If the central cell were a viability specialist, specialists would have a lower fitness than generalists. However, if the central cell is a fecundity specialist, then the four surrounding viability specialists provide the central cell with enough viability to make this configuration favored. In fact, for large groups (𝑁 > > 1), specialists are always favored – for any 𝛽 and any 𝛼. For the five cell examples shown above, specialists are favored for α values as low as 0.222; a heat map relating degree of specialization to 𝛼 and 𝛽 is shown in Author response image 3.
Finally, the reviewers are correct about rings with even and odd numbers of cells. The effect is small, but it is true that specialization is frustrated in rings with odd numbers of cells. In fact, we cut a discussion of this phenomenon from our manuscript as we worried that it would be a distraction. However, it is now clear that its absence in fact raises questions, so we have restored it.
Here, 𝛼^{∗}, the lowest value of 𝛼 for which specialization is favored, is plotted versus the number of cells in the ring, for rings with even and odd numbers of cells.As discussed above, we added a Discussion paragraph that reads:
“Finally, we note that the primary benefit of sparsity is that sparse networks are likely to be at least somewhat bipartite. The more bipartitelike a network is, the less effort is wasted, and the easier it is for specialization to be favored.”
We added a section analytically working out when specialists and generalists are favored for star topologies with various N, 𝛼, and 𝛽.
We added a section discussing even and odd numbered rings.
8) Related to the previous point: we would be interested if the authors have considered what happens when the optimal strategy is not 1:1 but, say, 1:2. Does that make specialization more difficult? Here we think that, with a few additional simulations, the authors could add a lot to the paper in terms of the ability to connect properties of the graph (beyond comparing some explicit topologies and random graphs of varying sparsity) to its ability to support the evolution of reproductive specialization.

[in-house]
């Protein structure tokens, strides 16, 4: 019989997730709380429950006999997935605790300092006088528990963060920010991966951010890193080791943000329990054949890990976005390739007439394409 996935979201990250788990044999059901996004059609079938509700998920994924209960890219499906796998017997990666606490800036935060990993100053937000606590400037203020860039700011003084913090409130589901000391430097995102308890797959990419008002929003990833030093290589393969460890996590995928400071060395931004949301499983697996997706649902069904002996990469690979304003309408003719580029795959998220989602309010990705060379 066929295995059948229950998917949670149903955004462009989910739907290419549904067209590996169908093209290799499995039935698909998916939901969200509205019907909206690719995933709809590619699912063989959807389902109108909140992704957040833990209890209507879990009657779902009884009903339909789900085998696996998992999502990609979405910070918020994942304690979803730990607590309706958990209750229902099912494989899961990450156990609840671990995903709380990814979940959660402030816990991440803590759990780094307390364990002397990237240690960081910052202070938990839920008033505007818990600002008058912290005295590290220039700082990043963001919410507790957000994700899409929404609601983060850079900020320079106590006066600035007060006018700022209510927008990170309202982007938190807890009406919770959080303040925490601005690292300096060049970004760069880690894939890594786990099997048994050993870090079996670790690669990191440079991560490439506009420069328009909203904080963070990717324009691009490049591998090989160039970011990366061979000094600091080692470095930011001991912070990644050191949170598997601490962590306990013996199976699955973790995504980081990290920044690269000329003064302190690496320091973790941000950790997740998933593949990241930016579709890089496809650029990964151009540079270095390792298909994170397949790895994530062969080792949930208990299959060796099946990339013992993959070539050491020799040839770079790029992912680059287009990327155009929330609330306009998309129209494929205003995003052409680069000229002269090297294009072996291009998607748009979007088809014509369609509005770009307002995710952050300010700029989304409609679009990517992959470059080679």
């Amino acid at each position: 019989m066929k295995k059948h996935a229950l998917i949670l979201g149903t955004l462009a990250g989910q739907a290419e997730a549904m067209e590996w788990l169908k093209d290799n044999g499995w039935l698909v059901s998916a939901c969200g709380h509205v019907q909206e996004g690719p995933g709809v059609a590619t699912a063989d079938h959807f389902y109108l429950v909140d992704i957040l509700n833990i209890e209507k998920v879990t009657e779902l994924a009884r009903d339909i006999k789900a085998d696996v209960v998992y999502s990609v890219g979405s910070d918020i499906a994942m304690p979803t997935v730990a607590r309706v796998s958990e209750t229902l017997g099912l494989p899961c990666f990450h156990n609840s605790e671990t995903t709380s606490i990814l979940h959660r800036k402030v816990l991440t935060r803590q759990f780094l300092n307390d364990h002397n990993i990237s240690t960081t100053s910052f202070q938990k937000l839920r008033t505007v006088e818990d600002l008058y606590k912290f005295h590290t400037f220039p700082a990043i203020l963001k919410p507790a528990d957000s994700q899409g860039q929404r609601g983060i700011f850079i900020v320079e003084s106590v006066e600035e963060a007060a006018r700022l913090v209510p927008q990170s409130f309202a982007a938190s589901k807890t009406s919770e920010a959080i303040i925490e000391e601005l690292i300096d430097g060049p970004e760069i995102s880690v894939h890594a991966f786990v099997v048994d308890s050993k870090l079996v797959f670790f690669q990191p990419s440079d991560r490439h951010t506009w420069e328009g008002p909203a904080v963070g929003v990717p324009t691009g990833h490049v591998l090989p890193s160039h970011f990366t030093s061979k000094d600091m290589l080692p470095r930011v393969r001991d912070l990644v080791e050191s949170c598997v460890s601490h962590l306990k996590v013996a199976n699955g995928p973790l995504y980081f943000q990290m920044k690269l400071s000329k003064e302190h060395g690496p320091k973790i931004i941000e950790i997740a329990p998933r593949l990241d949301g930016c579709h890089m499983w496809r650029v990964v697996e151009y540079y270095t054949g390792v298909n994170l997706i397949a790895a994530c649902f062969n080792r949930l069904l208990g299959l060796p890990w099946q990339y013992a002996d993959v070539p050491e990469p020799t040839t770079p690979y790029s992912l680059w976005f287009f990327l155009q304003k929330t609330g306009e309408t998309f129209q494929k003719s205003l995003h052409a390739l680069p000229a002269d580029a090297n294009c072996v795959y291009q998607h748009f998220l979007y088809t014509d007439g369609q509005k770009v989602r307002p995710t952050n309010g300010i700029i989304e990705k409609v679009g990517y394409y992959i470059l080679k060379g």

Thank you for this interesting suggestion. First, we return to the mean field model introduced in comment 2, but now allow the fraction of fecundity specialists to be 𝑋 (rather than forcing 𝑋 = ½). The model itself is presented in detail in the text changes below; here, we summarize the results.
Our mean field model suggests that a larger proportion of fecundity specialists makes concave specialization easier to achieve. Further, we find that concave specialization is only possible if more than one fourth of cells are fecundity specialists.
We stress here that this is a mean field model, and does not apply to scenarios like the star network, in which cells have very different individual values of 𝑧. If such networks do or do not favor specialization for 𝛼 < 1 will again be a graph coloring problem.
We added a section on varying ratios of specialists:
“Effect of varying ratios of specialists
We now allow the fraction of fecundity specialists to be 𝑋 (rather than forcing 𝑋 = 1/2). […] If such networks do or do not favor specialization for 𝛼 < 1 will again be a graph coloring problem.”
9) Finally, it would be nice to see how the different specialists are distributed on these networks (at least when the specialization is equal to 1). One can infer it, but we think it would visually help the reader to get the gist of how the model works very quickly.
We have visualized investment in different tasks on fully connected, ring, and bipartite graphs. We agree that these images are instructive for the reader.
In Author response image 4 is an image of specialists in a nearest neighbor topology:
In Author response image 5 for the bipartite network, complete specialization happens readily:
Author response image 6 for the complete network, generalists dominate with some fluctuations:
We modified Figure 1 to incorporate these images: